Judge Denies Preliminary Injunction In Yellowstone Grizzly Bear Case

District of Columbia District Court Judge Amit P. Mehta released an order Friday denying Western Watershed Project et al.’s motion for preliminary injunction against David Bernhardt, Secretary of the U.S. Department of the Interior (DOI), the U.S. Fish and Wildlife Service (FWS), and the U.S. Forest Service (USFS).  The plaintiffs sought to prevent the lethal removal of grizzly bears and cattle herding in the Upper Green River Area Rangeland Project (UGRA Project) in Bridger-Teton National Forest.  Bridger-Teton National Forest is located in Wyoming, and adjacent to Yellowstone National Park, and Grand-Teton National Park.

In March, the plaintiffs—Western Watershed Project, Alliance For The Wild Rockies, and Yellowstone To Uintas Connection—filed a complaint against Secretary Bernhardt of the DOI, the FWS and the USFS over domestic livestock grazing permits authorized by the USFS on October 11, 2019.  The permits allowed “domestic livestock grazing across 170,643 acres of suitable grizzly bear habitat with the [Greater Yellowstone Ecosystem (GYE)], and authorized cattle-herding through the Kendall Warm Springs exclosure.”  Additionally, the “USFS permits 8,772 cow/calf pairs and 47 horses to graze six allotments in the area between June 14 and October 15 for the next ten years.” 

Due to the possible adverse effects on grizzly bears, the USFS had to consult the FWS regarding the UGRA Project’s impact.  FWS produced a Biological Opinion for the Effects to the Grizzly Bears and concluded the project “would not jeopardize the continued existence of the grizzly bear in the GYE.”  Furthermore, the FWS included an Incidental Take Statement with the Biological opinion that exempts “civil and criminal liability under the [Endangered Species Act] the killing of up to 72 grizzly bears over the next ten years in association with the UGRA Project.”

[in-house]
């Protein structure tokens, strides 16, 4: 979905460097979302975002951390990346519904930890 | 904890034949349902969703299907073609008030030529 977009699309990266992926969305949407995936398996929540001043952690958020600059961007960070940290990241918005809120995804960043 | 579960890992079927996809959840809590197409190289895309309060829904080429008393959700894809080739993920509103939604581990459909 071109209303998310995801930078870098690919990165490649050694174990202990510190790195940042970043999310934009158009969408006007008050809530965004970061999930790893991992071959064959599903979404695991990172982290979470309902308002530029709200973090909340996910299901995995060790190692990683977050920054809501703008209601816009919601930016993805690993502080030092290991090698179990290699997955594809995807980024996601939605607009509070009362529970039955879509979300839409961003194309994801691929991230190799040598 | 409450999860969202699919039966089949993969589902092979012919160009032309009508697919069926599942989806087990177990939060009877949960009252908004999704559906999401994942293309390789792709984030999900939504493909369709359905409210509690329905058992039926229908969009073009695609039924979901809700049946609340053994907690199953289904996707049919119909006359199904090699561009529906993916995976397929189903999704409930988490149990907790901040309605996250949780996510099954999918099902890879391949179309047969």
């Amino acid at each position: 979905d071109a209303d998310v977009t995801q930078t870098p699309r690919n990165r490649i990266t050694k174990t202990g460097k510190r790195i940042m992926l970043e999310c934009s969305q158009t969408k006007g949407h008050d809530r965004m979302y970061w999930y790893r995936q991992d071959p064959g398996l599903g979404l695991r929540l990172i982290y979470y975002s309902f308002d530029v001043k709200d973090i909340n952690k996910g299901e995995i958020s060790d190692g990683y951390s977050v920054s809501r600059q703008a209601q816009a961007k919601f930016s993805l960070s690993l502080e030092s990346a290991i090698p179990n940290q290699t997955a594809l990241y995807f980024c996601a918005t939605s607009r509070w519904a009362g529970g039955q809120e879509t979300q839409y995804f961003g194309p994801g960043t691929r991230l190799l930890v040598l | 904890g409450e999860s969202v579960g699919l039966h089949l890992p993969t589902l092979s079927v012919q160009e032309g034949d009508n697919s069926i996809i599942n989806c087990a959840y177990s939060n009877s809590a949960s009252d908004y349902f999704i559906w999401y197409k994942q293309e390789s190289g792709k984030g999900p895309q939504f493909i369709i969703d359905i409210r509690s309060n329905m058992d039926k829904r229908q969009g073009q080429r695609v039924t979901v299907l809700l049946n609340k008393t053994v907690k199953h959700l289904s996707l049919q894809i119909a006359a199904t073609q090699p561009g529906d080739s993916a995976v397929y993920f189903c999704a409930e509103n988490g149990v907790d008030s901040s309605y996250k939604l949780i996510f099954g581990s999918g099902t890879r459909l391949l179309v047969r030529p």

The plaintiffs stated the GYE “is one of the only places in the Lower 48 United States that still supports a full complement of native wildlife, including moose, elk, pronghorn, wolves, and grizzly bears.”  The plaintiffs alleged the FWS and USFS both violated several sections of the ESA.  Specifically, they listed four causes of actions under the ESA, one of them focusing on the Opinion and Incidental Take Statement by FWS, which they called “flawed” and claimed the “USFS may not lawfully rely on those documents to discharge its own ESA responsibilities in connection with grizzly bear take in the UGRA Project area and broader Greater Yellowstone Ecosystem.”  Furthermore, the plaintiffs argued the FWS Opinion and Incidental Take Statements were “arbitrary, capricious, and unlawful, and USFS may not rationally or lawfully rely on them.” 

The final claim in the complaint pertains to the Kendal Warm Springs Dace, an endangered fish species that resides in the URGA Project area.  The USFS has recognized that herding “could cause dace to temporarily switch habitat, elevate turbidity, and alter submergent vegetation cover.”  The plaintiffs argued “[i]n violation of the ESA, USFS and FWS have not engaged in formal consultation under section 7 of the Endangered Species Act resulting in a biological opinion or incidental take statement that would exempt USFS from ESA liability for such take.”

The plaintiffs have sought the court declares the FWS and USFS violated the ESA and remand this issue of the grizzly bears and dace fish back to the agencies so they can comply with the ESA, and additionally sought the now denied, preliminary injunction to halt the permits.

In his order, Judge Mehta said a memorandum opinion regarding his decision would be filed sometime this week.